YPD must stay on course for body cameras
As longtime proponents of the public-safety value of body cameras worn by law enforcement officers, we eagerly await their arrival and deployment in the Youngstown Police Department.
Considering that about two-thirds of the more than 18,000 law enforcement agencies in this country now mandate their use, according to U.S. Justice Bureau statistics, the YPD enters the era of body cameras as standard uniform elements a bit late in the game.
Nonetheless, we’ve been very pleased that YPD Chief Carl Davis, at the helm of the 170-member department since only January, has made body cameras a top priority to implement this year. He’s followed through on that pledge with swift concrete actions — appointing Detective Sgt. Jose Morales to handle oversight and implementation of the program and carefully reviewing a variety of possible vendors of cameras.
As of last week, the city had contacted four vendors — BodyWorn, G-Tech Solutions, Motorola and Axon. So far, given Morales’ comments at a recent city council meeting, Axon may have an edge. He called that company’s cameras “very impressive” and noted the company has sold body cameras to 60 percent of the top 1,200 police departments across the country.” He added the Akron Police Department, which recently began wearing body cameras, has had pleasant experiences with Axon.
Axon’s cost appears to fall midrange (about $500,000) in those vendors that Morales reviewed, and while cost must always be considered for purchases on the public dime, the ability of the camera to perform its intended task as effectively and efficiently as possible must be weighed heavily as well. Such comparison shopping can take time.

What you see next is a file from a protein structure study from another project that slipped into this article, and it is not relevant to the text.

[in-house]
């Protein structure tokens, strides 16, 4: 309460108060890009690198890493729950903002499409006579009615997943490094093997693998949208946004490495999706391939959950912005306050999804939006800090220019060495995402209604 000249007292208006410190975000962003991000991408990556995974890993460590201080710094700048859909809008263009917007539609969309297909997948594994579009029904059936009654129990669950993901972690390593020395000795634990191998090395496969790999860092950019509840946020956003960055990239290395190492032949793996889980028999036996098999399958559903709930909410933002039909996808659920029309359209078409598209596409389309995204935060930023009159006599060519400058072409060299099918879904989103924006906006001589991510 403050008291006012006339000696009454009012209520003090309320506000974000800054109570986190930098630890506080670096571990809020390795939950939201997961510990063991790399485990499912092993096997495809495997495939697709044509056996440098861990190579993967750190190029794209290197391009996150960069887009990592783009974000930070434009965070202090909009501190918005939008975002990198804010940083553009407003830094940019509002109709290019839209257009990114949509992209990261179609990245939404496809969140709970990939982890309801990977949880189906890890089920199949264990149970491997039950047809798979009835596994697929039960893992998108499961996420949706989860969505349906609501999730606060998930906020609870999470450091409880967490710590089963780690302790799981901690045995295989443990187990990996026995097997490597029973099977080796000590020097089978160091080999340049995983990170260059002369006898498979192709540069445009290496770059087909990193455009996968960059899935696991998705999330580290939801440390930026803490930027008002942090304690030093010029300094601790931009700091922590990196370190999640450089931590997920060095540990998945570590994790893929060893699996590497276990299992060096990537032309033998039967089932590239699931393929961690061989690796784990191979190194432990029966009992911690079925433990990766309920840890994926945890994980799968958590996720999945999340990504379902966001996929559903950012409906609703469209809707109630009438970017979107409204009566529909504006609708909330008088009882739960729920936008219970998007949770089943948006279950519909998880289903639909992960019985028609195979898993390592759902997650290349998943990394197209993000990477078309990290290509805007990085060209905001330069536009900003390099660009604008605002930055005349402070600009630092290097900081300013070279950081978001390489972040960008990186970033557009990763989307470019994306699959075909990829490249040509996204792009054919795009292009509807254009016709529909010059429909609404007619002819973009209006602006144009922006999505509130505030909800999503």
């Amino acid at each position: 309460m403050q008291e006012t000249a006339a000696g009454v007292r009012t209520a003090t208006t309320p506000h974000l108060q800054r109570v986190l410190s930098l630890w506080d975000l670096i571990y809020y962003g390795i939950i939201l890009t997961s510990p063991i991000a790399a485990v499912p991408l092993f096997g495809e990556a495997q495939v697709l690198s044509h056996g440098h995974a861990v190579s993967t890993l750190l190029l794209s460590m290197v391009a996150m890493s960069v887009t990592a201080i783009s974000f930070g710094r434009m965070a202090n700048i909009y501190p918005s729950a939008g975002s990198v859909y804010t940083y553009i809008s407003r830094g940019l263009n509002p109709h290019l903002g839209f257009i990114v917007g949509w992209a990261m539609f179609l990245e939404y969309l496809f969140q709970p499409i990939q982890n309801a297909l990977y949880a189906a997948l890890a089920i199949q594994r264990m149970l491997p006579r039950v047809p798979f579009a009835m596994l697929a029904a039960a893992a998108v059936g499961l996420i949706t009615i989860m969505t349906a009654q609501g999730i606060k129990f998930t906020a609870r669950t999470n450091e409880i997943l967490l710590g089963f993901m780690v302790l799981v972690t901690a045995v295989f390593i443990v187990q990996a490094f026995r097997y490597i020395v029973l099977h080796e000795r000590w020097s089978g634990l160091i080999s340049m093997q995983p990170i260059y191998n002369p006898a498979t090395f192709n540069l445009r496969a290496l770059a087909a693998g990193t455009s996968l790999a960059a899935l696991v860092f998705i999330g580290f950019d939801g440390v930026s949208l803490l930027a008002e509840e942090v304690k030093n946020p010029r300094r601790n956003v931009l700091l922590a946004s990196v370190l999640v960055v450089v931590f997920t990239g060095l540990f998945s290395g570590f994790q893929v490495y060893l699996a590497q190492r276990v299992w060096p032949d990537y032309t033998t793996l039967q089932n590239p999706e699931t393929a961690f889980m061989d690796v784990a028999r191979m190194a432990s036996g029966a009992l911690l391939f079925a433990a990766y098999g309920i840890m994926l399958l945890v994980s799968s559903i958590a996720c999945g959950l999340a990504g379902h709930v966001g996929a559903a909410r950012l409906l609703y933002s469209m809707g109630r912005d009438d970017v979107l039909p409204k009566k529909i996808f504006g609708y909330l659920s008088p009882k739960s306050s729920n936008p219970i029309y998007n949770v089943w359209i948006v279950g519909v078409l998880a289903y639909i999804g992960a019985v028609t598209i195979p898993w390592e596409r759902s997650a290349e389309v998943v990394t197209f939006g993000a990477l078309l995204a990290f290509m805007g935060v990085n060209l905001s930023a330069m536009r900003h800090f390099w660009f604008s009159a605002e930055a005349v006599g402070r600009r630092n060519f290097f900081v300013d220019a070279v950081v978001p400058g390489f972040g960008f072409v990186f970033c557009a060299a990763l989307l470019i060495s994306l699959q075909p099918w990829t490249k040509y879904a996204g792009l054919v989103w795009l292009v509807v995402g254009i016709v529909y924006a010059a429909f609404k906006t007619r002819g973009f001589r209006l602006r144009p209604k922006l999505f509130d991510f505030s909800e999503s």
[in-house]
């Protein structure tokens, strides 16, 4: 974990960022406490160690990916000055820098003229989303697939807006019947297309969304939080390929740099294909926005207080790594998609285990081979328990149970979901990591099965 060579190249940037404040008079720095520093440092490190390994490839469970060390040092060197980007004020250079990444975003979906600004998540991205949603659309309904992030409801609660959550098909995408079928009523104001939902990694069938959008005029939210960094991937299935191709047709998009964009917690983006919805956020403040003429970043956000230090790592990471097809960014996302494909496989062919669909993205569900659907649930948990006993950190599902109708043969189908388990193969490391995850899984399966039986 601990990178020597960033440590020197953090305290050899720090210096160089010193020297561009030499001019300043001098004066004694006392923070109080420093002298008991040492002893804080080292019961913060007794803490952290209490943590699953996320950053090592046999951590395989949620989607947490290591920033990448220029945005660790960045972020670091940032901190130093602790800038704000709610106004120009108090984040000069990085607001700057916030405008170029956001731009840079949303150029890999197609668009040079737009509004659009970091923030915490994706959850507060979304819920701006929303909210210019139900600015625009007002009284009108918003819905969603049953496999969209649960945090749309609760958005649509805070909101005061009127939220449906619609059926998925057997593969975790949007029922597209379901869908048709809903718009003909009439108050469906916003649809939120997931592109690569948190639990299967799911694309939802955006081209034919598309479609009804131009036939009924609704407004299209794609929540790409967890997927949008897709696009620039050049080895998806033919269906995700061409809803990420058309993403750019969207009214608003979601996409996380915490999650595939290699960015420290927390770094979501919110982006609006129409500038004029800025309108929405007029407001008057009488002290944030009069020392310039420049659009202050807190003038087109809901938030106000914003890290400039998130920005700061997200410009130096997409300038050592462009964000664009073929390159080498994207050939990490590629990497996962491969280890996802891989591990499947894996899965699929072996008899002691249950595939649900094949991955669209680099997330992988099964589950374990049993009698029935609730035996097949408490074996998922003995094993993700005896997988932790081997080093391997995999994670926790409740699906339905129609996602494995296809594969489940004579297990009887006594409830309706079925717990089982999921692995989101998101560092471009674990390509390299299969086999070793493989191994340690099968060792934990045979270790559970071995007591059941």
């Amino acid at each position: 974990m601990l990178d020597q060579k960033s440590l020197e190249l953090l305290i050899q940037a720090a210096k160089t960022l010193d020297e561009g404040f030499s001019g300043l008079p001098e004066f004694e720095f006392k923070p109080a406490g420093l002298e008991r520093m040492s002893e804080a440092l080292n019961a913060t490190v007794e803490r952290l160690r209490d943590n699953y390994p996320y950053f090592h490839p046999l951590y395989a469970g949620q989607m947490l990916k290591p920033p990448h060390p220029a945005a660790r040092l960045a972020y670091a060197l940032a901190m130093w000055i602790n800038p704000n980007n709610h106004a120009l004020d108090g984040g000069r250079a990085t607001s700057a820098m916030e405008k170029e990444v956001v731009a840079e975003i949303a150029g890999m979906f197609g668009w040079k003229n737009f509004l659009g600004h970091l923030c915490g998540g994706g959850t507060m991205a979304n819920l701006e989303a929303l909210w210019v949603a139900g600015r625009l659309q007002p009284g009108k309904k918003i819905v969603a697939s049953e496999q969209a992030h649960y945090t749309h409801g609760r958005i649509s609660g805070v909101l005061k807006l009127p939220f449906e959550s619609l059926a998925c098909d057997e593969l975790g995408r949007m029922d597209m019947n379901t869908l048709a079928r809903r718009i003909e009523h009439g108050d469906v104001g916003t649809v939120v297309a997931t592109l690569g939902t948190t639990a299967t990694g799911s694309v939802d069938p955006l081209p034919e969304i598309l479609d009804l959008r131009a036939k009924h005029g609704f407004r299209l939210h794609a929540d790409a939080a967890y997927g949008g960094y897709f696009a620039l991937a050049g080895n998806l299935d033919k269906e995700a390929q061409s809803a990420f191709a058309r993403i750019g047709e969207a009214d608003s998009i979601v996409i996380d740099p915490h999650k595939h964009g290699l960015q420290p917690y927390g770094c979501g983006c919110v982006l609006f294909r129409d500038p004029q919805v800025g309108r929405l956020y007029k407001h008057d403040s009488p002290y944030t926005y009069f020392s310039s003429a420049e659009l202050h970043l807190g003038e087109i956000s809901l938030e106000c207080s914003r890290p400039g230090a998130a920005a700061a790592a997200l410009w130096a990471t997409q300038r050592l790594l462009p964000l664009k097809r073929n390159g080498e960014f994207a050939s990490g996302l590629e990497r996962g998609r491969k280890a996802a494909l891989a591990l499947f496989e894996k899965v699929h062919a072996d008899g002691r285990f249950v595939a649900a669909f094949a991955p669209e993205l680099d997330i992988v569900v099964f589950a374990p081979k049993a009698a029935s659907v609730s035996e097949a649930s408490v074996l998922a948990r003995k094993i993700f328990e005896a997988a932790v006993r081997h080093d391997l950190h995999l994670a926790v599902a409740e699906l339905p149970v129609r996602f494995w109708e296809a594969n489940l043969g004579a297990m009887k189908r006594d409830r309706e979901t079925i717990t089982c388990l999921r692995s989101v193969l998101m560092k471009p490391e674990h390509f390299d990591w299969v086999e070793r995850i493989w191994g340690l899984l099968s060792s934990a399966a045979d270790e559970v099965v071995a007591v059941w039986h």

Once the intended purchase is made, more time, talent and energy must be invested in drafting a fair and uniform policy for wearing and using cameras, one that is clear and understandable for all on duty. Then, of course, more time must be invested in training officers how to wear them and operate them properly throughout their shifts.
Clearly, then, no snap judgments can be made, but neither can this game-changing addition to the Valley’s largest police force endure any more needless delays.
The long-term benefits of police cameras far outweigh any short-term delays in implementation. By wearing a camera, police officers are incentivized to behave less aggressively and more respectfully when interacting with individuals on their beats. In turn, community members often feel less intimidated and more prone to interact with police with less fear and greater respect.
As a result, overall police-community relations can then develop more cooperation and less confrontation.